Local governments in Iraq are taking stands against the coalition: in Basra authorities have refused to work with the British, because of a video which shows Iraqis being beaten up by British troops. Then the governor of Karbala has “suspended all cooperation with US forces because of police dogs being used to search buildings.

What’s interesting is that this doesn’t look like a protest against the idea of the occupation, so much as a reaction to specific - and avoidable - abuses. There continues to be a democratic deficit, in that there is little way for Iraqis to feed their concerns to the US and UK governments and military commands. So you end up with this kind of fairly dramatic approach. It gets the job done, at least; even if they don’t change their behaviour, the coalition can’t claim not to know that certain things are unpopular.

I’ve not been paying much attention to Iraq lately, so perhaps I’ve missed similar cases.

February 22, 2006

His ribcage was found in Washington…

With the latest installment of torture by US soldiers in Iraq and Afghanistan, things are moving beyond the point where you can have a sane discussion. There’s yet another report on it, this one saying that at least 98 people have been killed in US-run jails in Iraq and Afghanistan, 34 because of homicide, 8-12 tortured to death. In several cases the people doing the killing were following orders from above.

And what does the US government say? They had an ex-white house lawyer onNewsnight, saying that it’s all OK, because torturing 10 people to death out of 100,000 prisoners isn’t all that bad a percentage, really.

It turns into nastily black comedy with an NGO person explaining how hard the medical examiners are making it to investigate what’s happening - “his ribcage was found in washington DC and part of his larynx in germany”. But the time I want to give up on life is when you hear people saying, almost casually, that somebody forced a detainee to jump to his death in the Tigris.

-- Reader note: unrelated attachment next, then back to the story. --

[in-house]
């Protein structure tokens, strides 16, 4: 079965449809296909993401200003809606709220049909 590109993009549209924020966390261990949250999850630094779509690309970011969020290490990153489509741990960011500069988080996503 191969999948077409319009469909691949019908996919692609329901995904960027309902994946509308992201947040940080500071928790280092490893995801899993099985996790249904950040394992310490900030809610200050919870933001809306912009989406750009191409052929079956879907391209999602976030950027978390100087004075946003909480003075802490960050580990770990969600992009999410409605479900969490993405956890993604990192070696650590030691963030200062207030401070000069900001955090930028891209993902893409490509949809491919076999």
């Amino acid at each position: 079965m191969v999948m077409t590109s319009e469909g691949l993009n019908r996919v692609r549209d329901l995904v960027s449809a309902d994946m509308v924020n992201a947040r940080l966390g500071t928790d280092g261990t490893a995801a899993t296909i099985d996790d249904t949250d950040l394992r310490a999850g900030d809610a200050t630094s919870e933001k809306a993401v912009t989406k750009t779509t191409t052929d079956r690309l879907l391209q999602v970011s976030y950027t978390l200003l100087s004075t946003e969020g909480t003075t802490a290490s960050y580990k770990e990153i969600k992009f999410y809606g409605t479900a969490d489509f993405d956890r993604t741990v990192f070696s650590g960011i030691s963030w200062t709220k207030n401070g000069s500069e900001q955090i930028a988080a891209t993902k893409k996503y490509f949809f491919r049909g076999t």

And I don’t know how to stop this - it’s already been reduced to the point where I can’t understand how anyone can defend it. If you tell somebody “they’re torturing people to death” and they don’t care, then where’s left for you to go?

Bonus from later in the programme: a montage to show the social change of the 60s - consisting entirely of shots of short-skirted legs. Miniskirts - that’s what social revolution is all about!

February 21, 2006

Too much choice

IT Conversations, which is one of my favourite ways of keeping myself awake at work, has a fascinating talk(hour-long mp3) by Barry Schwartz.

He thinks that the amount of choice we have makes us unhappy. Not much of what he says is very rigorously argued - there’s a lot of picking odd little examples, and not much trying to find overall data.

Nonetheless it’s an interesting line to take, and no doubt there is an element of truth in it. As far as I can boil down his arguments, excessive choice can be bad because of :

  1. Transaction costs The more choices you have to examine, the longer you have to spend checking through every one of them
  2. Extra choices give diminishing returns. Having two options is massively better than having one. Having 274,922 options instead of 274,921 is not much better - but you still have to look at that extra option before you can make an informed decision. The cost of evaluating choices increases linearly, but the benefit from each extra choice tapers off.